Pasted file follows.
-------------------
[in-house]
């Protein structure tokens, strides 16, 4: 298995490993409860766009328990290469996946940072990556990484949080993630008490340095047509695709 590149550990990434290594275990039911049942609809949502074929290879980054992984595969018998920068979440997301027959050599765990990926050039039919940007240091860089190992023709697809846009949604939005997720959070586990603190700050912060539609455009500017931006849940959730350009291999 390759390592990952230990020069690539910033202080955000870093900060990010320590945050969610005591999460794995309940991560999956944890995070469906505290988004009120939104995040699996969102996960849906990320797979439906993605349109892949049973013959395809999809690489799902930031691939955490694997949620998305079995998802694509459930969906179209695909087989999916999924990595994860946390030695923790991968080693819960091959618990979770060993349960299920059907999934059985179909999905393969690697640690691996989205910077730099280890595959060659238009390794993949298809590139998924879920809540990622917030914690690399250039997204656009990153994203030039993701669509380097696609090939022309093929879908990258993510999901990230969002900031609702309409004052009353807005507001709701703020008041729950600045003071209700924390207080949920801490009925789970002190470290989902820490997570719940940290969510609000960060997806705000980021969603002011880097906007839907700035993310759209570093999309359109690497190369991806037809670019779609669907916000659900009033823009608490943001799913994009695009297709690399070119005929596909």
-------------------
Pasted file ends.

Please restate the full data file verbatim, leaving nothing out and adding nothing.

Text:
[in-house]
């Protein structure tokens, strides 16, 4: 298995490993409860766009328990290469996946940072990556990484949080993630008490340095047509695709 590149550990990434290594275990039911049942609809949502074929290879980054992984595969018998920068979440997301027959050599765990990926050039039919940007240091860089190992023709697809846009949604939005997720959070586990603190700050912060539609455009500017931006849940959730350009291999 390759390592990952230990020069690539910033202080955000870093900060990010320590945050969610005591999460794995309940991560999956944890995070469906505290988004009120939104995040699996969102996960849906990320797979439906993605349109892949049973013959395809999809690489799902930031691939955490694997949620998305079995998802694509459930969906179209695909087989999916999924990595994860946390030695923790991968080693819960091959618990979770060993349960299920059907999934059985179909999905393969690697640690691996989205910077730099280890595959060659238009390794993949298809590139998924879920809540990622917030914690690399250039997204656009990153994203030039993701669509380097696609090939022309093929879908990258993510999901990230969002900031609702309409004052009353807005507001709701703020008041729950600045003071209700924390207080949920801490009925789970002190470290989902820490997570719940940290969510609000960060997806705000980021969603002011880097906007839907700035993310759209570093999309359109690497190369991806037809670019779609669907916000659900009033823009608490943001799913994009695009297709690399070119005929596909």